Jack set out on his own as a teenager, taking on the life of a cowboy on the Nevada desert ranches and open range. While there, he honed his skills of gentling and training young colts and fillies, cooking beans and coffee around a campfire, and singing the beautiful music of his soul. During this time, Jack made many new lifelong friends and developed a strong desire to have a ranch of his own someday.
Helping out in an emergency by driving a milk truck in the infamous winter of 1949, Jack found himself stranded in the tiny town of Castleford. When an impromptu dance was put together for the entertainment of the snowbound, the handsome cowboy saw and pursued the beautiful school teacher and an everlasting romance began. Jack married Betty Lucille Scott on Aug. 9, 1950, on the lawn at her parents’ home in Twin Falls, Idaho. Children Karla Kay, Scott and Wade were born into this union.
Jack joined the United States Navy in 1951 and served as a barber at the U.S. Naval Training Center in San Diego, Calif. He was deployed on the Destroyer USS Fechteler during the end of the Korean War until 1955. He was able to travel to and see new views of the world as he served his country, which he often reflected upon. As a member of the VFW and the American Legion, he has continued to share his patriotism and love of country with others and to serve those who serve our country. Jack and Betty have enjoyed attending many USS Fechteler and Tin Can Sailor reunions throughout the nation over the years.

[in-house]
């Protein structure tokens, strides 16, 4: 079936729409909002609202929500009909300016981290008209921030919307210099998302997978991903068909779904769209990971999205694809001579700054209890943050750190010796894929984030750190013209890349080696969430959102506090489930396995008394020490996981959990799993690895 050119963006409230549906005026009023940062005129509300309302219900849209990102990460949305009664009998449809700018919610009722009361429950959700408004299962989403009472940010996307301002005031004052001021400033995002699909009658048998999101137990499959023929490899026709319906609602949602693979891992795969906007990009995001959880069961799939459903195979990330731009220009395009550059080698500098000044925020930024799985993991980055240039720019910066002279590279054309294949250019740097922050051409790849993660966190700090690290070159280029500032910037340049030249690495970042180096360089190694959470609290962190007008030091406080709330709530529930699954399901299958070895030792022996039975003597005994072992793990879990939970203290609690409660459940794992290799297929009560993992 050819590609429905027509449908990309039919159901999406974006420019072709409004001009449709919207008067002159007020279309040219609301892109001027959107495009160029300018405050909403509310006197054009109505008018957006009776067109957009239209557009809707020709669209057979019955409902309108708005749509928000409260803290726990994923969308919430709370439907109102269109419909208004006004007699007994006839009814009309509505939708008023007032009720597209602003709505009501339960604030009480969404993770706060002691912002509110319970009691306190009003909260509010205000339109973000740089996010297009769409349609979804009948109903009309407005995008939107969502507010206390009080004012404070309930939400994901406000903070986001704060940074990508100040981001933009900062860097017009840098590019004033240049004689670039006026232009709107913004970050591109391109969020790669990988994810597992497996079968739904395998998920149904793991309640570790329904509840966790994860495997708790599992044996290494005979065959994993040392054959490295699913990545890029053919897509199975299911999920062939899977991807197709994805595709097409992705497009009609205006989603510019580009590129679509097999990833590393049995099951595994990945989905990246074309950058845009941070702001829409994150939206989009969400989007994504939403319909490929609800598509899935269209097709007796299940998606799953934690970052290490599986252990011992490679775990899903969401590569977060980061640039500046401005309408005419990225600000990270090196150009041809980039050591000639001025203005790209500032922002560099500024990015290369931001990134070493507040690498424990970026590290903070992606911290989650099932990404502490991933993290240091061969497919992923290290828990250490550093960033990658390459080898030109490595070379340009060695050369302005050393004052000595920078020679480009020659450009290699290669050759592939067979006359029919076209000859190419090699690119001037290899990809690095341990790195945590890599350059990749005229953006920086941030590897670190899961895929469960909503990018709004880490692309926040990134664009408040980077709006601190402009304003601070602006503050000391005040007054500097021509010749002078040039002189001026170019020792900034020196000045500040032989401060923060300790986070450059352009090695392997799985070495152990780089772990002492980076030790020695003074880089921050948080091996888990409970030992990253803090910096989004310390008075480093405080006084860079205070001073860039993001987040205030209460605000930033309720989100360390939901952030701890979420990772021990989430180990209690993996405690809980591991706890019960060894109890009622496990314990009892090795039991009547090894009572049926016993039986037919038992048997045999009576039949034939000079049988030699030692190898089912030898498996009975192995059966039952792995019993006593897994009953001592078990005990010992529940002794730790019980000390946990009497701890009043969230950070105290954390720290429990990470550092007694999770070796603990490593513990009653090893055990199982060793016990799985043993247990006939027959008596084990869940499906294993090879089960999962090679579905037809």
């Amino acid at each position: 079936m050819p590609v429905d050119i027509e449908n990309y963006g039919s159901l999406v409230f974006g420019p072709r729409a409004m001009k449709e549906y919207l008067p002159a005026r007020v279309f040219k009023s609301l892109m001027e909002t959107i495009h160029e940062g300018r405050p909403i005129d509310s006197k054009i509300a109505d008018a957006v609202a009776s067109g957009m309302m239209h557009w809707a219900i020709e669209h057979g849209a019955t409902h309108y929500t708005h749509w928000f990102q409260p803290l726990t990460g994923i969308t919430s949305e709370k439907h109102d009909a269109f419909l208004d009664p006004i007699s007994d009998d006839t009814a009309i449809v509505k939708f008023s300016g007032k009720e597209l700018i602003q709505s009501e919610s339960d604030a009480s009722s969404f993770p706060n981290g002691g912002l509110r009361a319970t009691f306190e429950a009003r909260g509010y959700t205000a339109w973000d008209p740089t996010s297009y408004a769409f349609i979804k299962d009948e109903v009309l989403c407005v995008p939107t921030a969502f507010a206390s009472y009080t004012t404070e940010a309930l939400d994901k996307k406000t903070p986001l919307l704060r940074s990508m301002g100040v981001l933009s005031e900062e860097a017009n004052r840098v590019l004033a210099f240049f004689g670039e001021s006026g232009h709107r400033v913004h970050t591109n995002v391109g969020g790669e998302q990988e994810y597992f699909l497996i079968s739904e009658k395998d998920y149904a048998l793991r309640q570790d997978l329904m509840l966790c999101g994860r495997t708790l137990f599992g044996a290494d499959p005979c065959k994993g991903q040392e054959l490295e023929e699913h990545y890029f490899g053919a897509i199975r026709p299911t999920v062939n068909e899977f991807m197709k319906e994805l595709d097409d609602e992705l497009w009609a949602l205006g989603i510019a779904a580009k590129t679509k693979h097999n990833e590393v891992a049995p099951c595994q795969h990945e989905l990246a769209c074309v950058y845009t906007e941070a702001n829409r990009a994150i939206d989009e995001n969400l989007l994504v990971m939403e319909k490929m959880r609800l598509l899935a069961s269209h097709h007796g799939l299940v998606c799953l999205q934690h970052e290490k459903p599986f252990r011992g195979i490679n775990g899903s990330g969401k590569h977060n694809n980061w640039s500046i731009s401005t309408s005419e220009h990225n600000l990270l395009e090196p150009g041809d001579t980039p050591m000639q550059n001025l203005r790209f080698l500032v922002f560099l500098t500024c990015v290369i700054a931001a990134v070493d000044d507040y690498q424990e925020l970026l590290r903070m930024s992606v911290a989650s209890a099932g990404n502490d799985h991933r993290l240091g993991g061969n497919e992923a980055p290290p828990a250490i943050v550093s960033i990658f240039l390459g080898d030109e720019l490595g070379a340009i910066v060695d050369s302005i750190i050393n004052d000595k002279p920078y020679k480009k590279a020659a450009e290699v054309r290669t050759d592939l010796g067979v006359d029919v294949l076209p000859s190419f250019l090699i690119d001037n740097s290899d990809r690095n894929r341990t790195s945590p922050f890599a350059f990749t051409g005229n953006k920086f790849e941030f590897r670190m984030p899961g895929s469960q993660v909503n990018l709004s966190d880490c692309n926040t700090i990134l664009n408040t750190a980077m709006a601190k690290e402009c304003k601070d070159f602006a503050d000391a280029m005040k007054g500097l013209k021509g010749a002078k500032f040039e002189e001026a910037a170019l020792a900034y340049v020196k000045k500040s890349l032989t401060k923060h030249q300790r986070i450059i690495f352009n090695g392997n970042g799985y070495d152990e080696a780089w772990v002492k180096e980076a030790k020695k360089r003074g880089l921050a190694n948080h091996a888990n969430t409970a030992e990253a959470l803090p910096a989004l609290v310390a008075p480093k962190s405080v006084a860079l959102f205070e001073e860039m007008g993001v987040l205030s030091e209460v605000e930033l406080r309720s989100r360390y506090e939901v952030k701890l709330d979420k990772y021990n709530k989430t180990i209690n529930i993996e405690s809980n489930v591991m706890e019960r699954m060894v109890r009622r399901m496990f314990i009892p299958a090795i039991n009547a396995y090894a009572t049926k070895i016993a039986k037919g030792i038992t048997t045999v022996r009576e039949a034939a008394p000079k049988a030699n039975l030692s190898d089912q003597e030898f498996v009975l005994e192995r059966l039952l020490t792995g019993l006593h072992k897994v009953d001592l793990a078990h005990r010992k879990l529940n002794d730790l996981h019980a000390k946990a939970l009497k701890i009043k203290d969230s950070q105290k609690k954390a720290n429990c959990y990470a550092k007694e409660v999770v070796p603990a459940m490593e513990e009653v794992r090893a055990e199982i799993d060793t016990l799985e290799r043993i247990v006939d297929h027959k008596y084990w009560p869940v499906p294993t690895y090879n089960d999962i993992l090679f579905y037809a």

Jack operated a barbershop in Twin Falls for 2½ decades. Every day he would show up at work with a big smile, wearing a white shirt that Betty had washed, starched and ironed for him and a tie. He greeted everyone with a hearty handshake and made new friends easily while treasuring lasting relationships. In his spare time, Jack trained horses and milked the Jersey cow so the family would always have fresh dairy products and horses to ride.
In 1960, Jack and Betty bought an old farm and moved from Twin Falls to Jerome where the next adventure began. Many Sundays were spent building fence and the children were taught by example what a strong work ethic meant. Jack and Betty had taken on a lot of extra work by buying that “fixer-upper” but it never deterred them and, about ten years later as fences were built and rebuilt and the children and the number of horses and cattle continued to grow, the opportunity came to buy the adjoining property — another, bigger, older “fixer-upper” which became their home on the hill. Jack took great pride in green pastures, good fences, fat cows and frisky calves, and well-bred, well-trained, healthy horses.